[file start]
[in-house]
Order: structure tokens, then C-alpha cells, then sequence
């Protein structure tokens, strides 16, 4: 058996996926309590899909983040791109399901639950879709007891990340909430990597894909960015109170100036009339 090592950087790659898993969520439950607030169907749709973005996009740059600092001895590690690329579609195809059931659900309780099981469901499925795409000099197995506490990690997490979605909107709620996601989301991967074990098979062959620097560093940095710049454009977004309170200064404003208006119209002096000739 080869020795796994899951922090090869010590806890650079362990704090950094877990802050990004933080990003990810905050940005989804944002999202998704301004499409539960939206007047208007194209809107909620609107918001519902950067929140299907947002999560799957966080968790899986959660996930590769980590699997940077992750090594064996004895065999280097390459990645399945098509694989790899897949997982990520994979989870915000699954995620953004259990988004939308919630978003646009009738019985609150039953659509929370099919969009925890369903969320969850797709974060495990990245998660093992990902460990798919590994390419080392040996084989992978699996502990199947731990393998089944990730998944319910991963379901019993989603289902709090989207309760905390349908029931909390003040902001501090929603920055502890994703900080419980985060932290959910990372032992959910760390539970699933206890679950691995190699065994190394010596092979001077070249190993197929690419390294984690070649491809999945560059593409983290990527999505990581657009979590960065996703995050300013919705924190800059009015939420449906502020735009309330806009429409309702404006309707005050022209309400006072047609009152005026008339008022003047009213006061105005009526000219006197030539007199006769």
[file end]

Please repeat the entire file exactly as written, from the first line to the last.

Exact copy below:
[in-house]
Order: structure tokens, then C-alpha cells, then sequence
């Protein structure tokens, strides 16, 4: 058996996926309590899909983040791109399901639950879709007891990340909430990597894909960015109170100036009339 090592950087790659898993969520439950607030169907749709973005996009740059600092001895590690690329579609195809059931659900309780099981469901499925795409000099197995506490990690997490979605909107709620996601989301991967074990098979062959620097560093940095710049454009977004309170200064404003208006119209002096000739 080869020795796994899951922090090869010590806890650079362990704090950094877990802050990004933080990003990810905050940005989804944002999202998704301004499409539960939206007047208007194209809107909620609107918001519902950067929140299907947002999560799957966080968790899986959660996930590769980590699997940077992750090594064996004895065999280097390459990645399945098509694989790899897949997982990520994979989870915000699954995620953004259990988004939308919630978003646009009738019985609150039953659509929370099919969009925890369903969320969850797709974060495990990245998660093992990902460990798919590994390419080392040996084989992978699996502990199947731990393998089944990730998944319910991963379901019993989603289902709090989207309760905390349908029931909390003040902001501090929603920055502890994703900080419980985060932290959910990372032992959910760390539970699933206890679950691995190699065994190394010596092979001077070249190993197929690419390294984690070649491809999945560059593409983290990527999505990581657009979590960065996703995050300013919705924190800059009015939420449906502020735009309330806009429409309702404006309707005050022209309400006072047609009152005026008339008022003047009213006061105005009526000219006197030539007199006769």